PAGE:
Jessica Chastain performance is simply superb and has already garnered a 2013 Golden Globe Award and truly shows her talent and diversity in the role of Maya but also points to Kathryn Bigelow ability  to bring out the best performance ever in her leading actors, as was the case with Jeremy Renner in The Hurt Locker. The final sequence involving the storming of the Abbottabad compound, believed to be Bin Ladin’s hideout by elite American soldiers is truly nerve-wracking cinema, shot with Bigelow’s trademark directorial detachment cut through with absolute documentary styled realism.

Zero Dark Thirty has a great supporting cast including Jason Clarke as the CIA torturer Dan, Kyle Chandler as CIA Pakistan operations chief Joseph Bradley along with Mark Strong, Jennifer Ehle and James Gandolfini, but it is really Chastain’s obsessive portrayal of CIA Operative Maya, a woman battling to gain respect in a male dominated espionage arena, that shows her true talent. The pace of Zero Dark Thirty is fast and yet measured enough to show the time involved assisted by an original score by Alexandre Desplat and with cutting edge sound editing, the audience is immediately immersed in a deeply fascinating portrait of America’s covert hunt for that nation’s Enemy Number One. Highly Recommended and definitely Oscar worthy.

Film Directors & Festivals
Reviews and Awards
Review Calender
September 2018
M T W T F S S
« Aug    
 12
3456789
10111213141516
17181920212223
24252627282930
  • Kesha Releases Song ‘Here Comes the Change’ for Ruth Bader Ginsburg Movie
    Kesha has released the song “Here Comes the Change” as a rallying cry for empowerment that will be featured in the Ruth Bader Ginsburg movie “On the Basis of Sex.” The song dropped on Wednesday, three months before the Dec. 25 opening of the movie, which stars Felicity Jones and Armie Hammer. The tune was […]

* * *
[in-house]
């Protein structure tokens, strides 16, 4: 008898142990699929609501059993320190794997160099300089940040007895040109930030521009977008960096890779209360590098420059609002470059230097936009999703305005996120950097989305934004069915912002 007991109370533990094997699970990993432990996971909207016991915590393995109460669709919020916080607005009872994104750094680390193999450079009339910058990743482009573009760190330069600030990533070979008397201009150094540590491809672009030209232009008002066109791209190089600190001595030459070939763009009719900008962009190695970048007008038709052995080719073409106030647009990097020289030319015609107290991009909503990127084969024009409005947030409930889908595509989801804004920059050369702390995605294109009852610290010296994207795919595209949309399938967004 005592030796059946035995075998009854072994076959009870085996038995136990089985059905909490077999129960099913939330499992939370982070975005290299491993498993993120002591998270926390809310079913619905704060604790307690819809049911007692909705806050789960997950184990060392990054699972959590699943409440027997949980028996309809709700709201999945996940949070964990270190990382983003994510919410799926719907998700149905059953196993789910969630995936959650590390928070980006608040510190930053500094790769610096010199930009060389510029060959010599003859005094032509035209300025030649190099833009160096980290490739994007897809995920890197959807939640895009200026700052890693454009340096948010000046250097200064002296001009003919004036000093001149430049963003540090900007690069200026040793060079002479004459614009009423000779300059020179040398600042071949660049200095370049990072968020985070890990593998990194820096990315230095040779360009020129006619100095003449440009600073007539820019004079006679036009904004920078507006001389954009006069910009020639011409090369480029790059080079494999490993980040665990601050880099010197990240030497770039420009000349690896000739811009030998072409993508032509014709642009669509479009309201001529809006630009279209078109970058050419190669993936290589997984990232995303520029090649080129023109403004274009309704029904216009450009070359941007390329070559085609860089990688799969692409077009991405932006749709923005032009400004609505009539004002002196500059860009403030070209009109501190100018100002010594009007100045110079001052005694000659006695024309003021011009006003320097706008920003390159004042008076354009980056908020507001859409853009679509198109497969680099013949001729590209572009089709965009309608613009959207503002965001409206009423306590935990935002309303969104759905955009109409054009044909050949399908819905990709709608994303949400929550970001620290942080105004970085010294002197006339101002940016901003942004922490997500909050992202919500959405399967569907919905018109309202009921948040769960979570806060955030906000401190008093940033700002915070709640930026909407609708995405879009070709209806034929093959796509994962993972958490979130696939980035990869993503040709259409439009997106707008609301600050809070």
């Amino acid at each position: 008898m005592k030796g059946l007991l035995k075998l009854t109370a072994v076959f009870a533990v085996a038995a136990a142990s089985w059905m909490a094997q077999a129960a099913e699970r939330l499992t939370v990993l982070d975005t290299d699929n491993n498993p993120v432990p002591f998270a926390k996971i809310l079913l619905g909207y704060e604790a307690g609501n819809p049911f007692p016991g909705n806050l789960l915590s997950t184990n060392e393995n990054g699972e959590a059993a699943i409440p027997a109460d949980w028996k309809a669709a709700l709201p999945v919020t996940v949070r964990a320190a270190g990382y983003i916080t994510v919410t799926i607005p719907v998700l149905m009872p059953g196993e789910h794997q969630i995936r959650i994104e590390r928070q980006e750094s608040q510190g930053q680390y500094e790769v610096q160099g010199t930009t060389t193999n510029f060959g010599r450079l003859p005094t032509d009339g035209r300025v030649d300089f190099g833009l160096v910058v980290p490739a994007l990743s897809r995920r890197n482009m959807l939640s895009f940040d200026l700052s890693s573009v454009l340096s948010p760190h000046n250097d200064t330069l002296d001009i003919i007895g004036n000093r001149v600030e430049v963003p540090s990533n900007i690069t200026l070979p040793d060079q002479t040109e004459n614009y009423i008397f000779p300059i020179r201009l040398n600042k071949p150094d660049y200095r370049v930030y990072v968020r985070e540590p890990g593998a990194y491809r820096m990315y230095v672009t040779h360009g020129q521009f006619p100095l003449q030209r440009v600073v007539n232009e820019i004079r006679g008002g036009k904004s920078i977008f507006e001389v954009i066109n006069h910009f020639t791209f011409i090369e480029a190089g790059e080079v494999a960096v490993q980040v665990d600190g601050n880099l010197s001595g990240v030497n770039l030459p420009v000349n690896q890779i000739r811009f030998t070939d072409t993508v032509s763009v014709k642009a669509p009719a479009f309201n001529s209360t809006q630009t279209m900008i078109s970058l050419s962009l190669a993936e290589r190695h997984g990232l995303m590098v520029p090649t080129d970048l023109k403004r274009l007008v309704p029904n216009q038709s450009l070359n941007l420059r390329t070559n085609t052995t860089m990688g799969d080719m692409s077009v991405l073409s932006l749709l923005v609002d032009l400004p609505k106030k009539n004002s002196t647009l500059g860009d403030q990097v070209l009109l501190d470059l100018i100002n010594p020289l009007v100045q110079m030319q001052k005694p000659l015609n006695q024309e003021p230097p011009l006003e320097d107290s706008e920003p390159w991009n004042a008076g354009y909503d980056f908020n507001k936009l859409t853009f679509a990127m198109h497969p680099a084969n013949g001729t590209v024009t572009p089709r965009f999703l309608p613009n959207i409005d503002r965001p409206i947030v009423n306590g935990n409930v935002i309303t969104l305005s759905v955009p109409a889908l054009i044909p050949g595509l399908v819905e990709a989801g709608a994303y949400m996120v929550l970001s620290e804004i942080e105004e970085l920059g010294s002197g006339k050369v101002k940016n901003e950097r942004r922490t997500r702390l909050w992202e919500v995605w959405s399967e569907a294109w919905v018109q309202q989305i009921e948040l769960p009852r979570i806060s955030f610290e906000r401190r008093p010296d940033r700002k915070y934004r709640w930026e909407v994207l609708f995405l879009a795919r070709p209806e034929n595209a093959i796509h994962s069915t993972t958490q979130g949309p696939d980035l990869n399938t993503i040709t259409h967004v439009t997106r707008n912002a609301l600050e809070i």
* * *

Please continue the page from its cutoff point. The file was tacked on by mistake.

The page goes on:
Dave McNary
  • Marvel Female Superhero Project in the Works at ABC From ‘Wonder Woman’ Writer
    ABC has given a production commitment to a series that will feature female Marvel superheroes, Variety has confirmed. The project hails from Allan Heinberg, who wrote the screenplay for “Wonder Woman.” The exact details of the project are being kept under wraps, so no word yet on exactly which characters from the Marvel universe will be […]
    Joseph Otterson
  • Film Review: ‘The Last Suit’
    A Polish-born Holocaust survivor decides to travel from Buenos Aires to Lodz to fulfill a promise he made nearly 70 years earlier in Argentine writer-director Pablo Solarz’s touching, albeit occasionally heavy-handed, drama “The Last Suit.” Thankfully, this late-life road movie also boasts plenty of poignant and humorous moments that will play well with older viewers […]
    alissasimon
  • TV News Roundup: Netflix’s ‘The Haunting of Hill House’ Drops First Trailer (Watch)
    In today’s TV news roundup, Netflix released a new trailer for its upcoming horror film “The Haunting of Hill House” and ABC has cast Kareem Abdul-Jabbar as a guest star in the Season 5 premiere of “Fresh off the Boat.” DATES TBS‘ “The Guest Book” is returning on Oct. 23 at 10 p.m. ET/PT with back-to-back […]
    Nate Nickolai
  • Animation Is Film Festival Announces Opening Night Movie, Competition Titles, Jury
    Mamoru Hosoda’s “Mirai” will open the second Animation Is Film Festival, slated for Oct. 19-21 at Hollywood’s TCL Chinese Theatre. Hosoda will attend the screening, which will be the North American premiere of the film, which debuted in Cannes. “Mirai” is also among the initial films in competition announced by the festival, produced by independent […]
    Terry Flores
  • Article
    Over the past few years, several low-cost carriers have stepped up to offer competition and cheapest prices to customers looking to cut down their monthly bills. Tags: 2gmhass90